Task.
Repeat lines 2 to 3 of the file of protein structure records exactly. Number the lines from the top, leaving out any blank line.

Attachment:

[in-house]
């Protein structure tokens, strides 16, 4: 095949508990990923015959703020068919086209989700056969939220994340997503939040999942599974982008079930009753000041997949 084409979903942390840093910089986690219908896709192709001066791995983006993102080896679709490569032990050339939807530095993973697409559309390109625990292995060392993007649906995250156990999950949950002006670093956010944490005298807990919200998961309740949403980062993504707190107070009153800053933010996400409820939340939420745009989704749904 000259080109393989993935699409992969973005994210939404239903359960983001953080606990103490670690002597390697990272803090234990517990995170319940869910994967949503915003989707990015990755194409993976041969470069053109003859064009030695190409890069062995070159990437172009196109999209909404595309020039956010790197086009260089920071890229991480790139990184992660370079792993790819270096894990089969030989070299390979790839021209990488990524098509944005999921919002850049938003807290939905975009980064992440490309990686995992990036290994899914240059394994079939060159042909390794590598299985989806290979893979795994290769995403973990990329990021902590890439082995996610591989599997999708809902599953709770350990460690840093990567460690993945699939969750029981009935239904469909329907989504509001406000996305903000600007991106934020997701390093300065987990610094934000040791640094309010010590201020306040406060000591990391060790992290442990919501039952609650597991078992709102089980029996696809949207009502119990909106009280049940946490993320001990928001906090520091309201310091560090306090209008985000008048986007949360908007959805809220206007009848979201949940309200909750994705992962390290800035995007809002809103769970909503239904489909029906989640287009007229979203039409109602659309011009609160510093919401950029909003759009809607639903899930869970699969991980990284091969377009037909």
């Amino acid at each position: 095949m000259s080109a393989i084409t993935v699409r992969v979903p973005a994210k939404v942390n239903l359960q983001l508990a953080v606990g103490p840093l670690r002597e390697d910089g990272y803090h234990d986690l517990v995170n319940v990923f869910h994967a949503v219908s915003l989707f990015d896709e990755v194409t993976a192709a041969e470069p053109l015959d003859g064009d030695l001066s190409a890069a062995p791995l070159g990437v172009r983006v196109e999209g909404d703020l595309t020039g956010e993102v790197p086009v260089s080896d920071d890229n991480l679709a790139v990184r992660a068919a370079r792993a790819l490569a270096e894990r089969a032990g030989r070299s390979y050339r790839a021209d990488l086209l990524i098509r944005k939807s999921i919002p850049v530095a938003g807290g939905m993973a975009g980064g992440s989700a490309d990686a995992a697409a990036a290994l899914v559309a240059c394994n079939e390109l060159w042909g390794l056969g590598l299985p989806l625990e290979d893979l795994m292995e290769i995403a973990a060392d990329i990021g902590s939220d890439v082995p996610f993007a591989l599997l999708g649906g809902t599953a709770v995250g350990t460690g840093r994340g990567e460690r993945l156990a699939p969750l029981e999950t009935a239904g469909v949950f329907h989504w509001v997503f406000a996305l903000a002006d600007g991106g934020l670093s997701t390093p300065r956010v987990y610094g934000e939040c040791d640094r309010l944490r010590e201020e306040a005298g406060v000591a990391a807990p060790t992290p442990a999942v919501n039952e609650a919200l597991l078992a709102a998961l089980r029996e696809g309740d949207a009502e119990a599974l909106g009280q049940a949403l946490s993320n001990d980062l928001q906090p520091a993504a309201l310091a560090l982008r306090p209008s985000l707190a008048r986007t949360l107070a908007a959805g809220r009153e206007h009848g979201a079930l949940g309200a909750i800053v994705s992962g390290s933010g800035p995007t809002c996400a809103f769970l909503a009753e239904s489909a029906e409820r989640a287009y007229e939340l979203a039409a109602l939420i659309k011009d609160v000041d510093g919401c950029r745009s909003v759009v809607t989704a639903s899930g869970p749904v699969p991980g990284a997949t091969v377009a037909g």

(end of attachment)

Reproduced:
């Protein structure tokens, strides 16, 4: 095949508990990923015959703020068919086209989700056969939220994340997503939040999942599974982008079930009753000041997949 084409979903942390840093910089986690219908896709192709001066791995983006993102080896679709490569032990050339939807530095993973697409559309390109625990292995060392993007649906995250156990999950949950002006670093956010944490005298807990919200998961309740949403980062993504707190107070009153800053933010996400409820939340939420745009989704749904 000259080109393989993935699409992969973005994210939404239903359960983001953080606990103490670690002597390697990272803090234990517990995170319940869910994967949503915003989707990015990755194409993976041969470069053109003859064009030695190409890069062995070159990437172009196109999209909404595309020039956010790197086009260089920071890229991480790139990184992660370079792993790819270096894990089969030989070299390979790839021209990488990524098509944005999921919002850049938003807290939905975009980064992440490309990686995992990036290994899914240059394994079939060159042909390794590598299985989806290979893979795994290769995403973990990329990021902590890439082995996610591989599997999708809902599953709770350990460690840093990567460690993945699939969750029981009935239904469909329907989504509001406000996305903000600007991106934020997701390093300065987990610094934000040791640094309010010590201020306040406060000591990391060790992290442990919501039952609650597991078992709102089980029996696809949207009502119990909106009280049940946490993320001990928001906090520091309201310091560090306090209008985000008048986007949360908007959805809220206007009848979201949940309200909750994705992962390290800035995007809002809103769970909503239904489909029906989640287009007229979203039409109602659309011009609160510093919401950029909003759009809607639903899930869970699969991980990284091969377009037909």
């Amino acid at each position: 095949m000259s080109a393989i084409t993935v699409r992969v979903p973005a994210k939404v942390n239903l359960q983001l508990a953080v606990g103490p840093l670690r002597e390697d910089g990272y803090h234990d986690l517990v995170n319940v990923f869910h994967a949503v219908s915003l989707f990015d896709e990755v194409t993976a192709a041969e470069p053109l015959d003859g064009d030695l001066s190409a890069a062995p791995l070159g990437v172009r983006v196109e999209g909404d703020l595309t020039g956010e993102v790197p086009v260089s080896d920071d890229n991480l679709a790139v990184r992660a068919a370079r792993a790819l490569a270096e894990r089969a032990g030989r070299s390979y050339r790839a021209d990488l086209l990524i098509r944005k939807s999921i919002p850049v530095a938003g807290g939905m993973a975009g980064g992440s989700a490309d990686a995992a697409a990036a290994l899914v559309a240059c394994n079939e390109l060159w042909g390794l056969g590598l299985p989806l625990e290979d893979l795994m292995e290769i995403a973990a060392d990329i990021g902590s939220d890439v082995p996610f993007a591989l599997l999708g649906g809902t599953a709770v995250g350990t460690g840093r994340g990567e460690r993945l156990a699939p969750l029981e999950t009935a239904g469909v949950f329907h989504w509001v997503f406000a996305l903000a002006d600007g991106g934020l670093s997701t390093p300065r956010v987990y610094g934000e939040c040791d640094r309010l944490r010590e201020e306040a005298g406060v000591a990391a807990p060790t992290p442990a999942v919501n039952e609650a919200l597991l078992a709102a998961l089980r029996e696809g309740d949207a009502e119990a599974l909106g009280q049940a949403l946490s993320n001990d980062l928001q906090p520091a993504a309201l310091a560090l982008r306090p209008s985000l707190a008048r986007t949360l107070a908007a959805g809220r009153e206007h009848g979201a079930l949940g309200a909750i800053v994705s992962g390290s933010g800035p995007t809002c996400a809103f769970l909503a009753e239904s489909a029906e409820r989640a287009y007229e939340l979203a039409a109602l939420i659309k011009d609160v000041d510093g919401c950029r745009s909003v759009v809607t989704a639903s899930g869970p749904v699969p991980g990284a997949t091969v377009a037909g």